Even since the dawn of the call center, and through to the morphed version of today’s modern-day contact center, the roles of the service provider and the customer have been pretty clearly defined. The customer needed answers. The agents have the answers (at least that is the hope). And the provider of the service determined the rules of how a customer would get to an agent, which agent he or she would be routed to, and how fast that routing would take place. Machines, like sophisticated automatic call distributors (ACDs) automated this process…but still the rules of how all the routing magic would take place rested in the hands of the provider.
Brace yourself for a significant role reversal! All thanks to a concept we call “social customer service.” Social customer service operates on the premise that customers have preferences and that those preferences change based on the urgency of the matter, the topic, the severity, and a host of other variables.
Here is an example. A man is shopping for a guitar. Not just any guitar – he’s looking for a vintage Domino 1962 guitar. Not sure about the model, but needs some help with the purchase decision. Our man visits the website of HardRockinStyleGuitars.com and requests a call back (this just as easily could have been the initiation of a web chat session). Instead of being automatically routed to the next guitar generalist, using social attributes our customer is able to select the agent he wants to speak to. He filters by “electric guitars”… he then filters by “vintage” vs. new… next he filters to speak only to an agent that has a four-star feedback rating or better… finally, he filters by reps with wait times of less than five minutes…but wait, just before hitting that final filter he sees that Jimmy Page, of Led Zeppelin fame, is a guest agent today (crazy, I know)…the wait time is a bit longer at twelve minutes…but well worth it… he makes his final filter selection… he’ll wait to talk ax selection with Jimmy Page.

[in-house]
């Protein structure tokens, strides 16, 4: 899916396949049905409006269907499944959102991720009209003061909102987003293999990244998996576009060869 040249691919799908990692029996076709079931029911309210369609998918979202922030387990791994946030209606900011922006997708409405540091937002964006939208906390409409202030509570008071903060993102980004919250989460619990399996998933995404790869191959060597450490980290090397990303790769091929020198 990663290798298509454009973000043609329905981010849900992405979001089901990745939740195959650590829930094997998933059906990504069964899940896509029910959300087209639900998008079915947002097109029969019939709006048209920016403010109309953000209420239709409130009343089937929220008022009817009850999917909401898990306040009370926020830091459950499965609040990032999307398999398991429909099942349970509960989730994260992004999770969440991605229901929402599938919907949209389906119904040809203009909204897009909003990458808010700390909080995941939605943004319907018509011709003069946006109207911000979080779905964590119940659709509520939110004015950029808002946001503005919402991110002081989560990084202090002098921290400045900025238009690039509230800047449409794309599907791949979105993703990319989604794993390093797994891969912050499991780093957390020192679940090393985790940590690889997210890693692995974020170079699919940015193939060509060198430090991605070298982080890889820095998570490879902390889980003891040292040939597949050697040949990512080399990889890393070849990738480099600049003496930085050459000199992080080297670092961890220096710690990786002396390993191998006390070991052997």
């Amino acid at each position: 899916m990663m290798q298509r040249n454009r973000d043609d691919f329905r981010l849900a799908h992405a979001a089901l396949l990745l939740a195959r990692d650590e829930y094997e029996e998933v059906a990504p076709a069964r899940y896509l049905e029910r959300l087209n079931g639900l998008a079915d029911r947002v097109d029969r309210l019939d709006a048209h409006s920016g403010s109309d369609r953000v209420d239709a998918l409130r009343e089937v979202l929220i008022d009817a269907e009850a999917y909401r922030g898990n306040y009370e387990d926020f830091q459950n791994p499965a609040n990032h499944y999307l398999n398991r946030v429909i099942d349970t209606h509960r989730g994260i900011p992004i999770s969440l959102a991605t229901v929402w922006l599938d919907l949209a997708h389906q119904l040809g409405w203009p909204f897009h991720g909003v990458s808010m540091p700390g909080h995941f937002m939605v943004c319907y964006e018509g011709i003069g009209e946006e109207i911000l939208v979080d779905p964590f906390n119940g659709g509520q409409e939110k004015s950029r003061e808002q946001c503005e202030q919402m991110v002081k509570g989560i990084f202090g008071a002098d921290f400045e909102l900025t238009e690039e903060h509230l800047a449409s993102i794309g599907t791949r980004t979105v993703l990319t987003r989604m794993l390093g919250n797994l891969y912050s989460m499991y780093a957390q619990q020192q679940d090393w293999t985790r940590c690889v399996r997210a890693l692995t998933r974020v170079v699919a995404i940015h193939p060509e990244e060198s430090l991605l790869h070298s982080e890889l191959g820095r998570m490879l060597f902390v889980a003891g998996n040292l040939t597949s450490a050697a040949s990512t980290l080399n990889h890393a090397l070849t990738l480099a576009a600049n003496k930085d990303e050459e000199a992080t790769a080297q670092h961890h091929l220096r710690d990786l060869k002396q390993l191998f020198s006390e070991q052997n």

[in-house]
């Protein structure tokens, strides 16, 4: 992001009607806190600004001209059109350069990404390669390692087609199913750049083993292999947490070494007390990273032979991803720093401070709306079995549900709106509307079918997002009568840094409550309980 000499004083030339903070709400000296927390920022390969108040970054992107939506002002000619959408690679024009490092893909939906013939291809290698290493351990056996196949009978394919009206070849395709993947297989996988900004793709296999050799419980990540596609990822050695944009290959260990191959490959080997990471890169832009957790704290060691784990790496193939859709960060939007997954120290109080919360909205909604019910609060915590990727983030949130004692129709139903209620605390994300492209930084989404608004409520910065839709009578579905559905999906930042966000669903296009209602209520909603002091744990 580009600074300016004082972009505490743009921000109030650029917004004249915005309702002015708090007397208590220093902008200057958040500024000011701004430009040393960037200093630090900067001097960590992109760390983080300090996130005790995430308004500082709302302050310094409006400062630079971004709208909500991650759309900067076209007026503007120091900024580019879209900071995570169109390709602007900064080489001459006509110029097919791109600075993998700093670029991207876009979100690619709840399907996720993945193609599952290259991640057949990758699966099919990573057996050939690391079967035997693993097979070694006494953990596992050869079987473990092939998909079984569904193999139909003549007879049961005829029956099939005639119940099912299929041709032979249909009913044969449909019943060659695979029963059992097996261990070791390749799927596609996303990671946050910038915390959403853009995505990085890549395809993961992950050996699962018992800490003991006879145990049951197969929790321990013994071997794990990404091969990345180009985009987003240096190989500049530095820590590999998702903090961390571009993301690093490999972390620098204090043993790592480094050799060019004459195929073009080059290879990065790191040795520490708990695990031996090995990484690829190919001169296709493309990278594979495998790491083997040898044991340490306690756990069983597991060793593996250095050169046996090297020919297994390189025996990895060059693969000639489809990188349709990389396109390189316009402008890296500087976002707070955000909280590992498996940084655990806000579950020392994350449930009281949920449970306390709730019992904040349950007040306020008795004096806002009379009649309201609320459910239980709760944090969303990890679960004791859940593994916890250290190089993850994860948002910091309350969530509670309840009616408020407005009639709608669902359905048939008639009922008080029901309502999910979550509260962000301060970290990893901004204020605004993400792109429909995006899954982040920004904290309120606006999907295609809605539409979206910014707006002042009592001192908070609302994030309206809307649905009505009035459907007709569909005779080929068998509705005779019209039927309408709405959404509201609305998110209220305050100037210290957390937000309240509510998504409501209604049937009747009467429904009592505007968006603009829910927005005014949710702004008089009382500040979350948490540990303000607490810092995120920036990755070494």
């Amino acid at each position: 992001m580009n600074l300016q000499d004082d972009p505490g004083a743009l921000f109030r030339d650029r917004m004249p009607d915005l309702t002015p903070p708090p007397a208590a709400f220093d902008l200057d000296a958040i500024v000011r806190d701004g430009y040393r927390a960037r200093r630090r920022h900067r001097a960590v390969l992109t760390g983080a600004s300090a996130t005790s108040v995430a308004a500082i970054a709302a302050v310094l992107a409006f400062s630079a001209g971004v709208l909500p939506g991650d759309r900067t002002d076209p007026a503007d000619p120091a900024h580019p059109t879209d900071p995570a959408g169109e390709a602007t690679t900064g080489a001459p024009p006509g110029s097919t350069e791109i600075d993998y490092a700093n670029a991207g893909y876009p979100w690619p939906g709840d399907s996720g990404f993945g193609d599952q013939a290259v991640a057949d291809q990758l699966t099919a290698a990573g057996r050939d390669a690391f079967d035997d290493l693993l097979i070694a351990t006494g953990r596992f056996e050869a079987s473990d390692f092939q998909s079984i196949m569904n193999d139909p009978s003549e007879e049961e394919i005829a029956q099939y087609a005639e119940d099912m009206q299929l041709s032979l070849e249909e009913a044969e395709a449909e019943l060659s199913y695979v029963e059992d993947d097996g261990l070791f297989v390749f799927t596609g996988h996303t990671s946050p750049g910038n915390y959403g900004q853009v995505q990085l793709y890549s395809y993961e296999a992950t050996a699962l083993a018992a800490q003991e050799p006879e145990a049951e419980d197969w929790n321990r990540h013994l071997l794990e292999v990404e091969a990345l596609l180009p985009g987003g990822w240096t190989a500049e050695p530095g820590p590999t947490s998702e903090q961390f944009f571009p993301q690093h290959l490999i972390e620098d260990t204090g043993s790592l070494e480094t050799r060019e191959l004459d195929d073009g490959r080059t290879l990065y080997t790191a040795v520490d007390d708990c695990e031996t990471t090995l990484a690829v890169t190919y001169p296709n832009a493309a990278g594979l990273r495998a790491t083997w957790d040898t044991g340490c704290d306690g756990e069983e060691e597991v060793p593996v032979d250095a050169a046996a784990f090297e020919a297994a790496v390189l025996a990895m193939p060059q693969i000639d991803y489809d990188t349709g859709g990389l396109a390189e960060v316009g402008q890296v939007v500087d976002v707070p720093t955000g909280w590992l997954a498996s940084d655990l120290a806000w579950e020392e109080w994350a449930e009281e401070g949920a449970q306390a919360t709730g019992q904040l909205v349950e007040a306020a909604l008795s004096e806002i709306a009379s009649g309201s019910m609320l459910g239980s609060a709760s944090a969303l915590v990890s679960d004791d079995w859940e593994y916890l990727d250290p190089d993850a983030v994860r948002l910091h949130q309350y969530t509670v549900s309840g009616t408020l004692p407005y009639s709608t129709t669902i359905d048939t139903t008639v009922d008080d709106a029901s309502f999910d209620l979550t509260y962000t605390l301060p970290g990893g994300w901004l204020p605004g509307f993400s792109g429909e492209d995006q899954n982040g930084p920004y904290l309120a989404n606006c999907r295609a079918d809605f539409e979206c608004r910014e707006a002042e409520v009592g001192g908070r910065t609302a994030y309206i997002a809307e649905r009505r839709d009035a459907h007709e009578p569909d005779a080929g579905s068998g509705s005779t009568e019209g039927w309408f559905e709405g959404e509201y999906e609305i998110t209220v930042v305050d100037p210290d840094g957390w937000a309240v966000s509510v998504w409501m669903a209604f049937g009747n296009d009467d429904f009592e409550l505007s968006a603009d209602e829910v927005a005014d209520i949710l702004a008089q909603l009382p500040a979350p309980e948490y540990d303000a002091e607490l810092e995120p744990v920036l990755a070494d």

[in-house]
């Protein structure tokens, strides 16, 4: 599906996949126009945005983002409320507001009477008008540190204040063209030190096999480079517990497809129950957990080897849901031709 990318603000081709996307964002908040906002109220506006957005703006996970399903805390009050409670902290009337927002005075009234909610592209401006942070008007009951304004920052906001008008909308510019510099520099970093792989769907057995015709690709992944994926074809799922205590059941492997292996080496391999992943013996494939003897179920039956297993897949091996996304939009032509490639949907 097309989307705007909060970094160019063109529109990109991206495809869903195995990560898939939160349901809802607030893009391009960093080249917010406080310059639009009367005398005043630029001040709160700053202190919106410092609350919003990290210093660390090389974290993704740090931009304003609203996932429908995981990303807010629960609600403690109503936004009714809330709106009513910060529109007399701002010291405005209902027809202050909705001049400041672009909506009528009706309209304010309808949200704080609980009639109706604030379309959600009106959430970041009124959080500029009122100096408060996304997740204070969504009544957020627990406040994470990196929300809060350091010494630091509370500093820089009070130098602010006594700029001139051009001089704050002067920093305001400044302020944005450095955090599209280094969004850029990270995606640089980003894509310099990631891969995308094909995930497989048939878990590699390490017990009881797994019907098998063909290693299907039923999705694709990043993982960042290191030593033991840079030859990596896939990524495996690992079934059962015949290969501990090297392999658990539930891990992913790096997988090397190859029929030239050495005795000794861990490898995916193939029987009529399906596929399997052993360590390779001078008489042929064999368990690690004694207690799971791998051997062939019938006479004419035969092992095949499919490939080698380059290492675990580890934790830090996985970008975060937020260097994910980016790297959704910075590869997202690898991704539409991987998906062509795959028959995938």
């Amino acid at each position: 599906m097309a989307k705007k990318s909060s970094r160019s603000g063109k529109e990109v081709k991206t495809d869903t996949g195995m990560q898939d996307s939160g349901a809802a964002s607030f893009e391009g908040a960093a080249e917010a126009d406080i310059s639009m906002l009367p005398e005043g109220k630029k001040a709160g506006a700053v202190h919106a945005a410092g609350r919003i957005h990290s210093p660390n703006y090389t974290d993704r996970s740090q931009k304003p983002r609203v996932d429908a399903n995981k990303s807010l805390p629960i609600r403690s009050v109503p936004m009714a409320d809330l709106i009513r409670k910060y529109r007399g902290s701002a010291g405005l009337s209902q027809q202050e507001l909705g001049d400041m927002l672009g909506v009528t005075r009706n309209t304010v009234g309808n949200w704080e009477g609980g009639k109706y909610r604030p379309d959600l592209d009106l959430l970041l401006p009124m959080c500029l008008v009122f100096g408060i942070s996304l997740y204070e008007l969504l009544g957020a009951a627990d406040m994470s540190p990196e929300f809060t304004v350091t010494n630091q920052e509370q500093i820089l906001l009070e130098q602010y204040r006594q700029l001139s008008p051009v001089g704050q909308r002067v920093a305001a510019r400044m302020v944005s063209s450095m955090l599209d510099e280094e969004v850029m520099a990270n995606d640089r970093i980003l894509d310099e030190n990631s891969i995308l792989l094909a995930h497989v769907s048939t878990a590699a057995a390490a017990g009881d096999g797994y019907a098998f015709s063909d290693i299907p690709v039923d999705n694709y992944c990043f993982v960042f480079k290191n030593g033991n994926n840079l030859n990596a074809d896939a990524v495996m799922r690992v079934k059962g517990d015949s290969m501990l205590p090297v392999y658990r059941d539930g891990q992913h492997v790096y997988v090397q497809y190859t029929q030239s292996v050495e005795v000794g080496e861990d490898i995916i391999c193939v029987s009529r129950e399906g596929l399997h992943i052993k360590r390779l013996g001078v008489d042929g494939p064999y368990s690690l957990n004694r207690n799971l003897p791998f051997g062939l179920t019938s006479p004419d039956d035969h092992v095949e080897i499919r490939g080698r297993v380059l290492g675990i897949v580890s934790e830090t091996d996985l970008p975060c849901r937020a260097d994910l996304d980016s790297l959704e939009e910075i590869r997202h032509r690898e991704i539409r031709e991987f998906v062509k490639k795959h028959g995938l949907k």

You can take my example and apply it to so many contact center topics – technical support, a running shoe purchase, travel bookings, etc. The primary points are that instead of the provider guessing which agent the customer would like to speak to, or chat with, the control of that selection is transferred to the customer. The customer decides if he’s willing to wait a bit longer to speak to a certain agent with a certain set of skills. This “customer empowerment” role reversal today is an opportunity for businesses to differentiate their service levels in a big way. And in the not-to-distant future it may be the new standard.
Joe Staples – chief let’s-empower-the-customer officer